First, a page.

Nicolas de Grigny

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Notre-Dame de Reims, where de Grigny spent his last years. Domenico Quaglio the Younger, c. 1800

Nicolas de Grigny (baptized 8 September 1672 – November 30, 1703) was a French organist and composer. He died young and left behind a single collection of organ music, and an Ouverture for harpsichord.


Nicolas de Grigny was born in Reims in the parish of Saint-Pierre-Le-Vieil.[1] The exact date of his birth is unknown; he was baptized on September 8. He was born into a family of musicians: his father, his grandfather, and his uncle, Robert, were organists at the Reims Cathedral, the Basilica of St. Pierre and St. Hilaire, respectively.[2][3] Few details about his life are known, nothing at all about his formative years. Between 1693 and 1695 he served as organist of the abbey church of Saint Denis, in Paris (where his brother André de Grigny was sub-prior[2]). It was also during that period that Grigny studied with Nicolas Lebègue, who was by then one of the most famous French keyboard composers.[4] In 1695 Grigny married Marie-Magdeleine de France, daughter of a Parisian merchant.[1] Apparently he returned to his hometown soon afterwards: the record of the birth of his first son indicates that de Grigny was already in Reims in 1696. The couple went on to produce six more children.[2]

By late 1697, Grigny was appointed titular organist of Notre-Dame de Reims (the exact date of the appointment is not known), the city's famous cathedral in which French kings were crowned. In 1699 the composer published his Premier livre d'orgue [contenant une messe et les hymnes des principalles festes de l'année] in Paris. Grigny died prematurely in 1703, aged 31, shortly after accepting a job offer from Saint Symphorien, a parish church in Reims.[2] His Livre d'orgue was reissued in 1711 through the efforts of his widow.[1] The collection became known abroad: it was copied in 1713 by Johann Sebastian Bach, and later by Johann Gottfried Walther.[2]


Title page of 1699 Premier Livre d'Orgue

Nicolas de Grigny's only surviving music is a large volume of organ works, Premier livre d'orgue (Paris, 1699; second edition 1711). The second edition was the only one known until 1949, when the earlier print was discovered—a single surviving copy at Bibliothèque nationale de France.[1] This was published by Christophe Ballard using the original plates prepared by Claude Roussel, its engraver, in 1699. The first modern edition, by Alexandre Guilmant, 1904, was based on the 1711 version.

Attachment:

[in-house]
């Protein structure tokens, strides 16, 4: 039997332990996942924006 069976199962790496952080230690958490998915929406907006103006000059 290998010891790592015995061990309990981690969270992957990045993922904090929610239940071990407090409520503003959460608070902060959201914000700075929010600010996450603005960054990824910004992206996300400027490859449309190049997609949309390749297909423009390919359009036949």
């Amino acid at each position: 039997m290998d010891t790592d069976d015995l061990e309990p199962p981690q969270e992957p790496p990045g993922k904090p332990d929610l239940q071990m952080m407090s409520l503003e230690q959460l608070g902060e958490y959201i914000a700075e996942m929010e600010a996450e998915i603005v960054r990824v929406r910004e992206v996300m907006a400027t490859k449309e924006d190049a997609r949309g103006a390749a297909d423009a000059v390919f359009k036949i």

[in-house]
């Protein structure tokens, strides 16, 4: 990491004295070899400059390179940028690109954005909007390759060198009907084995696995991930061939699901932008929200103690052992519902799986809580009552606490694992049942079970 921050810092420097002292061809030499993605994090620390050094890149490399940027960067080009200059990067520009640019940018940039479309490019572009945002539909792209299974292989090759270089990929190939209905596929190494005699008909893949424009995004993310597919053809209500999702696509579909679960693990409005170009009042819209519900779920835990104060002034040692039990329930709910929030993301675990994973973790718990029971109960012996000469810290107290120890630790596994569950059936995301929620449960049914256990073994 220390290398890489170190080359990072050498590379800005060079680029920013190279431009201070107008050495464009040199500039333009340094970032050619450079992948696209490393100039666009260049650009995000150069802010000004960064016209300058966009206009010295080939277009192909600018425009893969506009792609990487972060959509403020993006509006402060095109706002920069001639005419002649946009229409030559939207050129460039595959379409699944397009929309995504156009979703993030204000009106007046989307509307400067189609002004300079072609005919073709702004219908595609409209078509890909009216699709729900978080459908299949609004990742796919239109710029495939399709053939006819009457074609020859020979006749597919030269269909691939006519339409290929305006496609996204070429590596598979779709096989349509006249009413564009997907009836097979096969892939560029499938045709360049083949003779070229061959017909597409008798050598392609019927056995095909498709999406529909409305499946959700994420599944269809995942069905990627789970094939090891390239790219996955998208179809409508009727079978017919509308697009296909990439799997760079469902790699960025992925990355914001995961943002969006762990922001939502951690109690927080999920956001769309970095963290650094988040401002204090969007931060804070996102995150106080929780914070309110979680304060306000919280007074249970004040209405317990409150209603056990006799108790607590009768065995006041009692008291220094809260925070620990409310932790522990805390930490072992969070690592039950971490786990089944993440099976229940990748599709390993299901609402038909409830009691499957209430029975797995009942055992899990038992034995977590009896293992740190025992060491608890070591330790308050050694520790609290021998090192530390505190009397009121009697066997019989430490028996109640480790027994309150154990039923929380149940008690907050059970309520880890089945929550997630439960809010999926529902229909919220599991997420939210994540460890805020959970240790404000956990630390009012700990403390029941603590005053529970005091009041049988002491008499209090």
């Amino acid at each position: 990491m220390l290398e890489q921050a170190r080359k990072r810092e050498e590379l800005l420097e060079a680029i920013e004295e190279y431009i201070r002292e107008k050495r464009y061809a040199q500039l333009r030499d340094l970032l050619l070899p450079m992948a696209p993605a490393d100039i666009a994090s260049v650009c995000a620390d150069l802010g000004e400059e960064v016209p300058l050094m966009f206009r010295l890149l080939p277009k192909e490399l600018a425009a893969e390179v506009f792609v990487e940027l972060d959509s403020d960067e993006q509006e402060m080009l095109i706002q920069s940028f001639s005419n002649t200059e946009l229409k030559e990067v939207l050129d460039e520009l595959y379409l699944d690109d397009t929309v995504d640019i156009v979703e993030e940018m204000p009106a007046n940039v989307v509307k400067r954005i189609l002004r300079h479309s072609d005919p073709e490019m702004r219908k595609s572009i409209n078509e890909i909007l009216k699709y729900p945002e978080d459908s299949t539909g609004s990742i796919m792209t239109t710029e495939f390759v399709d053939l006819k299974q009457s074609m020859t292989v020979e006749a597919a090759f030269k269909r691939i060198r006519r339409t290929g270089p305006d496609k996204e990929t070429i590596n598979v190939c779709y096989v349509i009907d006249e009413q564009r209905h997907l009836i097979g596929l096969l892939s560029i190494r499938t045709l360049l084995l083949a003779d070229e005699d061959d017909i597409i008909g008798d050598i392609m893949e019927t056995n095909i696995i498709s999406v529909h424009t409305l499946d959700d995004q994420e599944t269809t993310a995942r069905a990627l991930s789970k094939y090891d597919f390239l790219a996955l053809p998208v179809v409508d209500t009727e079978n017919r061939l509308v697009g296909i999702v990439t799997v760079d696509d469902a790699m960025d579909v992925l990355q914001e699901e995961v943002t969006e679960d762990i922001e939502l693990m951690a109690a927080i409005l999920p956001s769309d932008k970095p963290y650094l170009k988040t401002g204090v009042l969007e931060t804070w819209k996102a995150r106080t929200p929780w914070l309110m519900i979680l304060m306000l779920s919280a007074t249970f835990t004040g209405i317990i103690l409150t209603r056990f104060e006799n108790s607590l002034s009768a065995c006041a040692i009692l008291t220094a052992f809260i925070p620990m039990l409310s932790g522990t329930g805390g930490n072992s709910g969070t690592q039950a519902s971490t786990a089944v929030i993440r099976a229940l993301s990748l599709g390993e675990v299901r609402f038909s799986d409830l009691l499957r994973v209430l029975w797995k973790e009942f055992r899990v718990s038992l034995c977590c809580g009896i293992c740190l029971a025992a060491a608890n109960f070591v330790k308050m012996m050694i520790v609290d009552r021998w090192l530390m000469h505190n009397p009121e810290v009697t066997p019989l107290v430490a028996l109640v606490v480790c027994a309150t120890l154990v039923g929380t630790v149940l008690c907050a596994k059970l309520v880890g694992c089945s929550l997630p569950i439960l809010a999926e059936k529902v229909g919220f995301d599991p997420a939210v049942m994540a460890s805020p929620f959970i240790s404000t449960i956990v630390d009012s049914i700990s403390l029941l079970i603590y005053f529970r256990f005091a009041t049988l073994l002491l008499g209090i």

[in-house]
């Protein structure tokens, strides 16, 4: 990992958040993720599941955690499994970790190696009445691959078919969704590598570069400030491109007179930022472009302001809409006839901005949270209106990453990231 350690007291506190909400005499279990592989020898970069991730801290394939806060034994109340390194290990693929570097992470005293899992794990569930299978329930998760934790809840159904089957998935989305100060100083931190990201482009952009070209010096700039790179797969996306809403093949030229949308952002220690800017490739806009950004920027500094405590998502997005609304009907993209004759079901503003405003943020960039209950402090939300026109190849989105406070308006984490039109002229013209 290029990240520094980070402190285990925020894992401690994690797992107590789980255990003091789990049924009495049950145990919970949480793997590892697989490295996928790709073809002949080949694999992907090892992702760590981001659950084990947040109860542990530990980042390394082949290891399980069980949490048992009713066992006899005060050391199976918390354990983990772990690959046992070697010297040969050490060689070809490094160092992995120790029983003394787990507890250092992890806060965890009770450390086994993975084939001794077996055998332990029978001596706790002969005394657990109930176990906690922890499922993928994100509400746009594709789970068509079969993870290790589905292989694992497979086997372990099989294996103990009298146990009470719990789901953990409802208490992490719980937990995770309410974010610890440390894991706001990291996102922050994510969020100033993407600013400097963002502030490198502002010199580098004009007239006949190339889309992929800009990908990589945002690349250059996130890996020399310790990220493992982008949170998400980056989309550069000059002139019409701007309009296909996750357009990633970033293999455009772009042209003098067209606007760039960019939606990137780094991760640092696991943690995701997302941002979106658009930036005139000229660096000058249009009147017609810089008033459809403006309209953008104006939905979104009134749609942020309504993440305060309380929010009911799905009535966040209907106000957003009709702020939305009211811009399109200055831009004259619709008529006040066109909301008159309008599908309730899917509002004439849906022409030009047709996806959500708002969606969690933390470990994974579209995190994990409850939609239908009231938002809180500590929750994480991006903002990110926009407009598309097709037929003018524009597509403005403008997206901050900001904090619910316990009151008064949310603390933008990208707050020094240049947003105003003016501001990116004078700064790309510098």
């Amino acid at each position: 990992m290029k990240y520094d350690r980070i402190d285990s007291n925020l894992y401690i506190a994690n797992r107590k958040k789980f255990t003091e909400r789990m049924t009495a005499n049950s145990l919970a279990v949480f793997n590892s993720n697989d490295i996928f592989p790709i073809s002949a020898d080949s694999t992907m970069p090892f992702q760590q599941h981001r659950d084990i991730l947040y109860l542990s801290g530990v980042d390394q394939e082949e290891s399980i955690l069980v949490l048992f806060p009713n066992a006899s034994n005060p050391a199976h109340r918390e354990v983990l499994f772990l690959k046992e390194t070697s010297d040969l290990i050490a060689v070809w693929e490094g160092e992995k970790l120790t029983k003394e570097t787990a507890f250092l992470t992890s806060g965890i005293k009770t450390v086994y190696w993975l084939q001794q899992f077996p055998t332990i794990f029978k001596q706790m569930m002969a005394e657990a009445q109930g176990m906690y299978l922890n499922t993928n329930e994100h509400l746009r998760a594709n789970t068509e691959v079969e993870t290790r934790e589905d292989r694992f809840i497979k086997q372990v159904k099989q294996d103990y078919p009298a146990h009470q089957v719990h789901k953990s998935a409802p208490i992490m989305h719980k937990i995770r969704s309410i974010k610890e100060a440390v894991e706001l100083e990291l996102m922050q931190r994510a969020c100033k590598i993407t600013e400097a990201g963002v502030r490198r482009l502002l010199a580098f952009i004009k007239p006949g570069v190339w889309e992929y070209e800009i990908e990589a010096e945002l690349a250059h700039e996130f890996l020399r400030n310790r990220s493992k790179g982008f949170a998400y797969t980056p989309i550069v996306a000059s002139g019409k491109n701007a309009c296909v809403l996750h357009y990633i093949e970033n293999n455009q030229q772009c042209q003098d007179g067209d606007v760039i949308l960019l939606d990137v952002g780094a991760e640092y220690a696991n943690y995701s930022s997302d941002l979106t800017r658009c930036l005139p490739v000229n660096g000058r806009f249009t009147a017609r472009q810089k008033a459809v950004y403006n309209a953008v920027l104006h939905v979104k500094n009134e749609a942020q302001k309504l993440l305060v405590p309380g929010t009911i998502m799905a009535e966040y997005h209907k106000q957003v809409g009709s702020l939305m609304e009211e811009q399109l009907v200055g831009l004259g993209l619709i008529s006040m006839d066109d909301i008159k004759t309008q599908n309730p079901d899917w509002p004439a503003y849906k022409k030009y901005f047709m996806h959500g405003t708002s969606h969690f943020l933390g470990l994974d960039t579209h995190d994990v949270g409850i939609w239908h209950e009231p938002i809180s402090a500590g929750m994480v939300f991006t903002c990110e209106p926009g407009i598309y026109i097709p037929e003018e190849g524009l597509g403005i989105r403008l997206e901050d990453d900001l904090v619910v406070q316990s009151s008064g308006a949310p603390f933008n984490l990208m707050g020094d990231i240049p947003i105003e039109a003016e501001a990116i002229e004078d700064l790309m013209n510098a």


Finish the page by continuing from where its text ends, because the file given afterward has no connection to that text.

Unlike many other French livres d'orgue of the time, Grigny's publication contains no preface. The collection is in two parts: the first is a mass setting, the second comprises settings of five hymns for the principal feasts of the church year: Veni Creator (5 versets), Pange lingua (3 versets), Verbum supernum (4 versets), Ave maris stella (4 versets) and A solus ortus (three versets). There are 42 pieces overall. The plan of the mass is as follows:

  • 5 Kyrie versets,
  • 9 Gloria versets,
  • an Offertory,
  • 2 Sanctus versets,
  • 1 Benedictus verset,
  • an Elévation,
  • 2 Agnus Dei versets,
  • a Communion, and
  • an Ite Missa Est verset.

As specified by the Caeremoniale Parisiensis (1662), Grigny states the chant melodies in the first and last Kyrie, Gloria, and the first Sanctus and Agnus Dei. His publication is based on Cunctipotens genitor Deus. The collection also includes a Point d'orgue, a piece based on a long pedal point.

See also[edit]


  1. ^ a b c d Halbreich.
  2. ^ a b c d e Howell, Sabatier, Grove.
  3. ^ Greene's Biographical Encyclopedia of Composers, p. 211.
  4. ^ Higginbottom, Grove.


  • Apel, Willi. 1972. The History of Keyboard Music to 1700. Translated by Hans Tischler. Indiana University Press, 1972. ISBN 0-253-21141-7. Originally published as Geschichte der Orgel- und Klaviermusik bis 1700 by Bärenreiter-Verlag, Kassel.
  • Baxendale, Jon (2019). "Grigny, Bach and Walther: a Reappraisal of the Sources" (PDF). Journal of the National Early Music Association. 45: 15–20. ISSN 1477-478X.
  • Halbreich, Harry. Liner notes to: Nicolas de Grigny - Premier livre d'orgue, Michel Chapuis (organist). 1976/1987, Auvidis-Astrée E 7725.
  • Hardouin, Pierre; Lescat, Philippe; Saint-Arroman, Jean; Tosi, Jean-Christophe (2001). Nicolas de Grigny, Premier Livre d’orgue: Édition originale, 1699; Copie manuscrite de J.S. Bach; Copie manuscrite de J.G. Walther (in French). Courlay: Éditions J.M. Fuzeau.
  • Higginbottom, Edward (2001). "Nicolas Lebègue". In Sadie, Stanley; Tyrrell, John (eds.). The New Grove Dictionary of Music and Musicians (2nd ed.). London: Macmillan. ISBN 978-1-56159-239-5.
  • Howell, Almonte; Sabatier, François (2001). "Nicolas de Grigny". In Sadie, Stanley; Tyrrell, John (eds.). The New Grove Dictionary of Music and Musicians (2nd ed.). London: Macmillan. ISBN 978-1-56159-239-5.
  • Ponsford, David (2016). French Organ Music in the Reign of Louis XIV. Music Performance and Reception. Cambridge University Press. ISBN 978-1-316-62074-8.
  • Silbiger, Alexander. 2004. Keyboard Music Before 1700 (in: Routledge Studies in Musical Genres). ISBN 0-415-96891-7, ISBN 978-0-415-96891-1

External links[edit]